Organ transplants save many lives every year, but the system as it exists today is far from perfect. According to statistics from the United States Health Resources and Services Administration, twenty people die each day waiting for a transplant. Part of this has to do with the lack of organ donors, but the push for organ donation has its roots as a cultural problem as well. Even with an increase in donors, transplant recipients still deal with the risk of rejection, where their immune system treats the organ as a foreign object, and this can lead to a number of very serious health complications.
Scientists and doctors around the globe have been trying to develop new ways to tackle this problem using modern biotechnology. Options range from 3D-printed organs using stem cells to genetically modifying pigs for cross-species transplantation. Not all of these options have made it into clinical trials yet, but some methods are further along than others. Most recently in late January, researchers in Japan have accomplished something that has never been done before by transplanting lab-grown heart muscle cells into a patient. This procedure was used to treat ischemic cardiomyopathy, a condition where clogged arteries cause heart muscles to stop working properly.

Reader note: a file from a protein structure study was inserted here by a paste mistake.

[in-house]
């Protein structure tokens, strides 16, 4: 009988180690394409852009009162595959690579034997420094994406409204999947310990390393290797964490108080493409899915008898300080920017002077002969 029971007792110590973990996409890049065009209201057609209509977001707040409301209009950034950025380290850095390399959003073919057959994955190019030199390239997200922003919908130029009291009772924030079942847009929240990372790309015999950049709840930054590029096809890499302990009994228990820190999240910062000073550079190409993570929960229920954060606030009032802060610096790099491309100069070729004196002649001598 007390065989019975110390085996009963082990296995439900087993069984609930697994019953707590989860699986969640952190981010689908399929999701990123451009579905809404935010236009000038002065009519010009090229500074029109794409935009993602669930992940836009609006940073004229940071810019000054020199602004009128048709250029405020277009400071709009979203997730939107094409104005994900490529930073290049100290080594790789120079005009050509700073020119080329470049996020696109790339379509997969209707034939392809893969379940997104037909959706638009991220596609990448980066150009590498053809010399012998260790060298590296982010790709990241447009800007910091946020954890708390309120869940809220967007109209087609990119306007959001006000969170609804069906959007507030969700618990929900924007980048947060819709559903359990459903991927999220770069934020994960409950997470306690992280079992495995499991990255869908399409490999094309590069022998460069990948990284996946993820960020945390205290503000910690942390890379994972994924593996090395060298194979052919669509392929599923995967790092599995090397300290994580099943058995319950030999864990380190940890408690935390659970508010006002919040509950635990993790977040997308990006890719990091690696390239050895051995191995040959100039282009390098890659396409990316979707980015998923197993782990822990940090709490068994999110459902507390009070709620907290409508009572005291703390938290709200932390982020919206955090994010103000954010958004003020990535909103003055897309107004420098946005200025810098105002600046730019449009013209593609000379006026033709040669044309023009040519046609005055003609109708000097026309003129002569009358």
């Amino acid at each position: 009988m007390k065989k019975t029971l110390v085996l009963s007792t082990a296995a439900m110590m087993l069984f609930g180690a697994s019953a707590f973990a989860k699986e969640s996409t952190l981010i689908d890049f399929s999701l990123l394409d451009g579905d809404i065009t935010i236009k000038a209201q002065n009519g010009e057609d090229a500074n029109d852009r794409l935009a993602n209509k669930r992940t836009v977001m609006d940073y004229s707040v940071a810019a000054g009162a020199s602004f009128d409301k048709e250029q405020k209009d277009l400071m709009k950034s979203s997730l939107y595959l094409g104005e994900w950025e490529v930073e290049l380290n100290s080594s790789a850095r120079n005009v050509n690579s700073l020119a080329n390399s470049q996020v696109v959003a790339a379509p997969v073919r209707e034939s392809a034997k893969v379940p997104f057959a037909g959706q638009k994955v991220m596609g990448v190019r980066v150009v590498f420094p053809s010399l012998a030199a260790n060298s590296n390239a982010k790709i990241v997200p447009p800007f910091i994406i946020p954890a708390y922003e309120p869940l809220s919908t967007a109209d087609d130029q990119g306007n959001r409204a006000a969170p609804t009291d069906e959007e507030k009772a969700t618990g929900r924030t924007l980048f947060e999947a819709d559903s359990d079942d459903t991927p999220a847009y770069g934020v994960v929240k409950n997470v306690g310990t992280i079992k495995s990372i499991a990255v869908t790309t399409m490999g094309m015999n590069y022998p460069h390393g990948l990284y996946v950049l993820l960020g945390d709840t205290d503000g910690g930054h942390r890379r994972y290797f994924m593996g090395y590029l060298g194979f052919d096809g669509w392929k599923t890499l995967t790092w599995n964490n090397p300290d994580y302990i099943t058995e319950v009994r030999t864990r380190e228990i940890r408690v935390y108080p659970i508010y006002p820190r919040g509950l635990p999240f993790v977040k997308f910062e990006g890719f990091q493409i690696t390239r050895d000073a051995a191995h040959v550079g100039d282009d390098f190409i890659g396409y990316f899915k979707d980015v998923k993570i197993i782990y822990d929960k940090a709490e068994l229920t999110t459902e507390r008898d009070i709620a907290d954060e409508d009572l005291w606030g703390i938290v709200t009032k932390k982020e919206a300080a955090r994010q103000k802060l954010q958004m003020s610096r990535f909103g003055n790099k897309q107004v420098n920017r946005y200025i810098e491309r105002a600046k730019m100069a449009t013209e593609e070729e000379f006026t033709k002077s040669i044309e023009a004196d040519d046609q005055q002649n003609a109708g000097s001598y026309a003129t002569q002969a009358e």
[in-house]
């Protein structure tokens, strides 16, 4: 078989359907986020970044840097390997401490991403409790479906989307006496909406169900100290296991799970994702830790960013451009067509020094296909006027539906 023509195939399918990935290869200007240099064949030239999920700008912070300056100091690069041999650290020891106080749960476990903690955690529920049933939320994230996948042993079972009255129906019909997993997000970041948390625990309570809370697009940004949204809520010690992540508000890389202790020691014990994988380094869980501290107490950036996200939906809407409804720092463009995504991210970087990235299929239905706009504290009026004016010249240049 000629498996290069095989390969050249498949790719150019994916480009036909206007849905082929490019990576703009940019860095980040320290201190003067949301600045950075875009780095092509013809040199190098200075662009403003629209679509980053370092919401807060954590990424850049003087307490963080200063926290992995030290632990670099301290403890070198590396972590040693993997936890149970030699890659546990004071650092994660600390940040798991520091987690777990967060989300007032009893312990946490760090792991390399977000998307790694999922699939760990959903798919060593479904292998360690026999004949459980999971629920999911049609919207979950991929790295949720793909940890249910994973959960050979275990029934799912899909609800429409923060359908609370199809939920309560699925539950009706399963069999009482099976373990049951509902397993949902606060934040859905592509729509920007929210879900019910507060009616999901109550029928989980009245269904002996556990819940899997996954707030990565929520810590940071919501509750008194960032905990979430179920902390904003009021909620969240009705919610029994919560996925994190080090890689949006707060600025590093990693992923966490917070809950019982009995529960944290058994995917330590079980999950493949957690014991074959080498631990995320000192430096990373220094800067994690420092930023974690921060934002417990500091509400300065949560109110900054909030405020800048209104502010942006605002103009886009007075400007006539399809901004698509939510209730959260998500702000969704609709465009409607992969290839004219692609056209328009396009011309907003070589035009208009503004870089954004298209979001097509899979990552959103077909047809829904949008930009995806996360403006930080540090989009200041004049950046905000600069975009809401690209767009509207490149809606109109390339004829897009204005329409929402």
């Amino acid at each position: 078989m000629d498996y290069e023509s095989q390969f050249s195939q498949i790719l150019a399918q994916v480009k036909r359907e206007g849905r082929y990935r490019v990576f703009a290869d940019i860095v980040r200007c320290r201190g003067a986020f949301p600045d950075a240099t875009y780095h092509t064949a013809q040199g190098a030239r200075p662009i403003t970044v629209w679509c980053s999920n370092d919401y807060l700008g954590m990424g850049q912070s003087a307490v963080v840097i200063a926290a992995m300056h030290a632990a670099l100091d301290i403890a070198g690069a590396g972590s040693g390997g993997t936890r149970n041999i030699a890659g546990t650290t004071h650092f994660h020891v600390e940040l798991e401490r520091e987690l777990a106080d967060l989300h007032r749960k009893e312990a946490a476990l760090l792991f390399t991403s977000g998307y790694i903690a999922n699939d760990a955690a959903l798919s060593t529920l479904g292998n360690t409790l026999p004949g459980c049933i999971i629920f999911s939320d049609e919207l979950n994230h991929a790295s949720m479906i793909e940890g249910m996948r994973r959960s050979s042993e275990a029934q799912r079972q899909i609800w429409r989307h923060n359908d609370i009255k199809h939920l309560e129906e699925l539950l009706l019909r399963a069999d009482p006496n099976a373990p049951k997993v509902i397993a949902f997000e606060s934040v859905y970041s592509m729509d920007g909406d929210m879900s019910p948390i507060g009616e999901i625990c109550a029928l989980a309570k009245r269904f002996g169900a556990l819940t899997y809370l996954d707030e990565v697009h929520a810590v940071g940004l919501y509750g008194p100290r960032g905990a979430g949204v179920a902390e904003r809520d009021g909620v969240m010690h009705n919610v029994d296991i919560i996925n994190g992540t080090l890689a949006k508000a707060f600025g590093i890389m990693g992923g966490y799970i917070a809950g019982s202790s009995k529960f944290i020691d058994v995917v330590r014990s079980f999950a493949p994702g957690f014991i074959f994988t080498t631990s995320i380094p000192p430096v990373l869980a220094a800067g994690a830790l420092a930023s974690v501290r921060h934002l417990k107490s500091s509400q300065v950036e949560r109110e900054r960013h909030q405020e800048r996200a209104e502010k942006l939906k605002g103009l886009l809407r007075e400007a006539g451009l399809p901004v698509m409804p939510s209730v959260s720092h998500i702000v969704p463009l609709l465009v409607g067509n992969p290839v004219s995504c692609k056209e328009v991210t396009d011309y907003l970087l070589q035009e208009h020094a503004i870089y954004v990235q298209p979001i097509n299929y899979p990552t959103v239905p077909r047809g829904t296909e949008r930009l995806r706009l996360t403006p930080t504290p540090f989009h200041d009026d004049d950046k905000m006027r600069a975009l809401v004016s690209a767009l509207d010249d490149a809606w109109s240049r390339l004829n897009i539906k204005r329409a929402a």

Using pluripotent stem cells, cells taken from the patient that have been reprogrammed to become stem cells, the researchers induced them to become heart muscle cells. The cells were then deposited into degradable muscle sheets to help repair damaged tissue. This procedure is less invasive than a full heart transplant and, if this case goes according to plan, prevents the patient from needing a full heart transplant.
Given the complicated nature of organ transplantation, from finding a donor to the surgery itself, this new method has the potential to disrupt the current transplant system. As this procedure was done as part of an ongoing clinical trial, the patient involved will be monitored for the next year to see how things progress. Already, the researchers hope to repeat this operation on nine more patients who suffer from the same condition over the next three years.
While this technology doesn’t completely replace organ transplants, it helps to repair organs that have been damaged. Still though, it’s promising with this case because it means that other organs may be treated using the same method. Scientists are exploring the potential of pluripotent stem cells, and soon, we may see the 2020s as a new era of how we deal with failing organs.